Intelligent, witty, and poignant, Gilded Age presents a modern Edith Wharton heroine—dramatically beautiful, socially prominent, and just a bit unconventional—whose return to the hothouse of Cleveland society revives rivalries, raises eyebrows, and reveals the tender vulnerabilities of a woman struggling to reconcile her desire for independence and her need for love.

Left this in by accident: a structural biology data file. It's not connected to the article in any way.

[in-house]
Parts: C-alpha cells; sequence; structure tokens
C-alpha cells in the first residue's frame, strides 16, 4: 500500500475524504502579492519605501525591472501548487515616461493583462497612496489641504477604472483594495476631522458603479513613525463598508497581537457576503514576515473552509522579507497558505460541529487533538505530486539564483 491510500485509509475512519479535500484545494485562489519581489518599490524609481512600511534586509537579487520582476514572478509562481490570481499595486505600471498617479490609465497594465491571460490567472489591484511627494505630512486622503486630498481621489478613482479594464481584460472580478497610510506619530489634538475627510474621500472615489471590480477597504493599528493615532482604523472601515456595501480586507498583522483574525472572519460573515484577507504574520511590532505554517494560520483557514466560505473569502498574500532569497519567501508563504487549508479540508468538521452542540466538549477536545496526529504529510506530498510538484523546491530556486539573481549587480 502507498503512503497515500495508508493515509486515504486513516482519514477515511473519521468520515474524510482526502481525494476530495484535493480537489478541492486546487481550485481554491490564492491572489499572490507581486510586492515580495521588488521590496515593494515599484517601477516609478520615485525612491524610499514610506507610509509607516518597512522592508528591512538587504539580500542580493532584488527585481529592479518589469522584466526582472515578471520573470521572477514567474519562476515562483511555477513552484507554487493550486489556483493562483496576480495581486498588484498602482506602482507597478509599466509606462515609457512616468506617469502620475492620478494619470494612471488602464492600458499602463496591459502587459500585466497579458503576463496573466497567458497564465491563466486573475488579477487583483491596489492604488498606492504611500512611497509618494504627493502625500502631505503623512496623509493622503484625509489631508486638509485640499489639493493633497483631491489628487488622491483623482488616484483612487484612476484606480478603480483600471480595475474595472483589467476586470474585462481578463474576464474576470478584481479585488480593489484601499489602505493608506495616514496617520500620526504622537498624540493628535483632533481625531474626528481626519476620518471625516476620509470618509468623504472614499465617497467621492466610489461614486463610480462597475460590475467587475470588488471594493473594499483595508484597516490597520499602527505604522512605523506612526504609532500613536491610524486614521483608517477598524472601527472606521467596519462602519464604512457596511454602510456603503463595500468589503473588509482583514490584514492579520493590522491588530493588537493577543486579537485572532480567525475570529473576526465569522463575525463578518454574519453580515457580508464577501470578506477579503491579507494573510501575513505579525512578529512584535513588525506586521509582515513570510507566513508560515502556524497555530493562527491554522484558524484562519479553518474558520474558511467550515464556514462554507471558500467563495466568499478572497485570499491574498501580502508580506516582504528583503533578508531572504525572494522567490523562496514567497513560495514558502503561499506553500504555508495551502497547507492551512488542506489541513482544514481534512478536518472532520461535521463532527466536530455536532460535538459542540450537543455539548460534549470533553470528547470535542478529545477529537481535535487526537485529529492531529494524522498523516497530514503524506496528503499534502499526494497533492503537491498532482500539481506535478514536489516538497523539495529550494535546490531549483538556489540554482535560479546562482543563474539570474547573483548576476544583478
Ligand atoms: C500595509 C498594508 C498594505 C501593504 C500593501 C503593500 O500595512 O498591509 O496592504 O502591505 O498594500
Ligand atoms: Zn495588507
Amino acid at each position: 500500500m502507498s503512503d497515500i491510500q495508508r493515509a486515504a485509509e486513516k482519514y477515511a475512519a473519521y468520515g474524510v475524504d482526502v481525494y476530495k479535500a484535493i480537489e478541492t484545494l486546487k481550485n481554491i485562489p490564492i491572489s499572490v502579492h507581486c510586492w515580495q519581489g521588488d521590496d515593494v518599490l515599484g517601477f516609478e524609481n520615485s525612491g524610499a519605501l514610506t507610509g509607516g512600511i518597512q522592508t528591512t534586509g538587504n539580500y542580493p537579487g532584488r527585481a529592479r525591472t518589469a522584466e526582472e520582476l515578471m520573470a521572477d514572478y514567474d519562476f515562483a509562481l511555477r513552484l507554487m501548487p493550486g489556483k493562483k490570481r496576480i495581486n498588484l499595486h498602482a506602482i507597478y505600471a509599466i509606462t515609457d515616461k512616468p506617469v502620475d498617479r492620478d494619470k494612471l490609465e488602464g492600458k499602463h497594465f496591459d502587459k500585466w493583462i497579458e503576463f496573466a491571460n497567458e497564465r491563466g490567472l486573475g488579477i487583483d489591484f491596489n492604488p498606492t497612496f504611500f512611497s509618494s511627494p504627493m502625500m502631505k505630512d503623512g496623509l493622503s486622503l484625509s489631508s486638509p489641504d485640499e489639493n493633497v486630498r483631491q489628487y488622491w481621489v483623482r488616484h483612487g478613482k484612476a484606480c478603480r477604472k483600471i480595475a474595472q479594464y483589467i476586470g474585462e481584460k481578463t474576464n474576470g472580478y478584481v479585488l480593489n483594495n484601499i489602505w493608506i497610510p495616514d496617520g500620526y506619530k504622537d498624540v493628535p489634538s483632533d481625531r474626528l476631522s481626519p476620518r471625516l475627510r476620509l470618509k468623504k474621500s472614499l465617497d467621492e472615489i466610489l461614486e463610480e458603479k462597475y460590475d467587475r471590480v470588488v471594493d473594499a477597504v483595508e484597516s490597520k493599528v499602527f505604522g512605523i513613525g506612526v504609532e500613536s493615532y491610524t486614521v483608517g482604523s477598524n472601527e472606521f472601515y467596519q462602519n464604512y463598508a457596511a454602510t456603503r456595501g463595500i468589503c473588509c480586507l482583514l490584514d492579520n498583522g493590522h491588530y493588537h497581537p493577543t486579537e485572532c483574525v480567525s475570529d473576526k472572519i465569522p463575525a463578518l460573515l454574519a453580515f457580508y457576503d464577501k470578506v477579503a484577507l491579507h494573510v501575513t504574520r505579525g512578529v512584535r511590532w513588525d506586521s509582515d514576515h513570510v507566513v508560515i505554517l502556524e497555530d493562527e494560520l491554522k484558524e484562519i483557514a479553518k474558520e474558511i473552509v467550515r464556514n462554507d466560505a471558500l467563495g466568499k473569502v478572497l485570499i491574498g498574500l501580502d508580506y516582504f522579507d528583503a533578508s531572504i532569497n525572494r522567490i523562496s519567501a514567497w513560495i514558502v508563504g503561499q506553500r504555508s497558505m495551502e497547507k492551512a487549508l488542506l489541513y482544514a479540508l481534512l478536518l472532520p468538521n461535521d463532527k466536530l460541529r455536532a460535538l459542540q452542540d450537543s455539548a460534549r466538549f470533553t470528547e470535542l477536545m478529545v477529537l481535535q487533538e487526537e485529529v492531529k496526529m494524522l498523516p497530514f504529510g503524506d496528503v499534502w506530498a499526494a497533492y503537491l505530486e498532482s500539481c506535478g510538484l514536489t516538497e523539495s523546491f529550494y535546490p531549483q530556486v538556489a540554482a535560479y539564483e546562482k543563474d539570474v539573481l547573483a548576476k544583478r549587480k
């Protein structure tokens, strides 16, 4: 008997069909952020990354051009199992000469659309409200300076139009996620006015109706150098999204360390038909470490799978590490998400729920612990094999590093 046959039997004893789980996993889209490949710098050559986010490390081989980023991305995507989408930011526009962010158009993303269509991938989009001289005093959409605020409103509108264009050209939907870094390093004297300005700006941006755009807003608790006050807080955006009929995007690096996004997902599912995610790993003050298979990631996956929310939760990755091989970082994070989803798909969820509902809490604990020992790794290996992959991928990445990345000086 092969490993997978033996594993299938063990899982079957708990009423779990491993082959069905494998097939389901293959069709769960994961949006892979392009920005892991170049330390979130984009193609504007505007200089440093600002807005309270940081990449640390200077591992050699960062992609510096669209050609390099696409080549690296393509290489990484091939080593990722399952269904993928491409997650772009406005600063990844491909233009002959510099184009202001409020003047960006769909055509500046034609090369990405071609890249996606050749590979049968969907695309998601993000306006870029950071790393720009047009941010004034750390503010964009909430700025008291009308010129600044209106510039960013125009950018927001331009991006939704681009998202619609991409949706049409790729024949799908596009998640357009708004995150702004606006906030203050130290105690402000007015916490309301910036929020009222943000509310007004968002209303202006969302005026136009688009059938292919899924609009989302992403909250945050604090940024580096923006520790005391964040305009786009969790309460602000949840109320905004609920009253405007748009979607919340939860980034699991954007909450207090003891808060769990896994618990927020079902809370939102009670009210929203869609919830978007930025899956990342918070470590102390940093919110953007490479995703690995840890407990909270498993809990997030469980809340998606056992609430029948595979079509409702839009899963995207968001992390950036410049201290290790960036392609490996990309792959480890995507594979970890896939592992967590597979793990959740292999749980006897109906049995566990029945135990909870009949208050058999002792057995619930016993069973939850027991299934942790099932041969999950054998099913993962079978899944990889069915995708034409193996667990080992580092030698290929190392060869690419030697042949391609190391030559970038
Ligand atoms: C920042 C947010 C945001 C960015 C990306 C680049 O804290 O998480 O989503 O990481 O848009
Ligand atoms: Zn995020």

ELEANOR HART had made a brilliant marriage in New York, but it ended in a scandalous divorce and thirty days in Sierra Tucson rehab. Now she finds that, despite feminist lip service, she will still need a husband to be socially complete. A woman’s sexual reputation matters, and so does her family name. Ellie must navigate the treacherous social terrain where old money meets new: charitable benefits and tequila body shots, inherited diamonds and viper-bite lip piercings, country house weekends and sexting. She finds that her beauty is a powerful tool in this world, but it has its limitations, even liabilities. Through one misstep after another, Ellie mishandles her second act. Her options narrow, her future prospects contract, until she faces a desperate choice.